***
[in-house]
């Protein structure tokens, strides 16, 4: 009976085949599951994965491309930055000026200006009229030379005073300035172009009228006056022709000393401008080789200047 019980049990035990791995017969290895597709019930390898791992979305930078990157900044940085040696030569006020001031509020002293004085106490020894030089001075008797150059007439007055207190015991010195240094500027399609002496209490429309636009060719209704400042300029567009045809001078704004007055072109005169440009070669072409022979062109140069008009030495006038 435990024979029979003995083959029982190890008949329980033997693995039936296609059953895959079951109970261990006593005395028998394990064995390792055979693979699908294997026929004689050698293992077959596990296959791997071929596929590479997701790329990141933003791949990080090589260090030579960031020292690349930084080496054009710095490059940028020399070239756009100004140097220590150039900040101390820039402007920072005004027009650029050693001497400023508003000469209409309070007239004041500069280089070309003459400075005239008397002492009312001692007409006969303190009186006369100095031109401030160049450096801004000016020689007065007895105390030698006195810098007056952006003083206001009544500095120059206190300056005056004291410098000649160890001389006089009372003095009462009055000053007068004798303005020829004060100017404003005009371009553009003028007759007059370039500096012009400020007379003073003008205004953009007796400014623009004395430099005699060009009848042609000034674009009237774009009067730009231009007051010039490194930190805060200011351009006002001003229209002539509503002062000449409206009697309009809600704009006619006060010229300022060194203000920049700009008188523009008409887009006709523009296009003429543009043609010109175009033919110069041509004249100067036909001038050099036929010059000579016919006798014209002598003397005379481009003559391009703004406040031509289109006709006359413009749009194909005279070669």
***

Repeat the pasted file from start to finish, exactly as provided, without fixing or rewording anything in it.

[in-house]
């Protein structure tokens, strides 16, 4: 009976085949599951994965491309930055000026200006009229030379005073300035172009009228006056022709000393401008080789200047 019980049990035990791995017969290895597709019930390898791992979305930078990157900044940085040696030569006020001031509020002293004085106490020894030089001075008797150059007439007055207190015991010195240094500027399609002496209490429309636009060719209704400042300029567009045809001078704004007055072109005169440009070669072409022979062109140069008009030495006038 435990024979029979003995083959029982190890008949329980033997693995039936296609059953895959079951109970261990006593005395028998394990064995390792055979693979699908294997026929004689050698293992077959596990296959791997071929596929590479997701790329990141933003791949990080090589260090030579960031020292690349930084080496054009710095490059940028020399070239756009100004140097220590150039900040101390820039402007920072005004027009650029050693001497400023508003000469209409309070007239004041500069280089070309003459400075005239008397002492009312001692007409006969303190009186006369100095031109401030160049450096801004000016020689007065007895105390030698006195810098007056952006003083206001009544500095120059206190300056005056004291410098000649160890001389006089009372003095009462009055000053007068004798303005020829004060100017404003005009371009553009003028007759007059370039500096012009400020007379003073003008205004953009007796400014623009004395430099005699060009009848042609000034674009009237774009009067730009231009007051010039490194930190805060200011351009006002001003229209002539509503002062000449409206009697309009809600704009006619006060010229300022060194203000920049700009008188523009008409887009006709523009296009003429543009043609010109175009033919110069041509004249100067036909001038050099036929010059000579016919006798014209002598003397005379481009003559391009703004406040031509289109006709006359413009749009194909005279070669």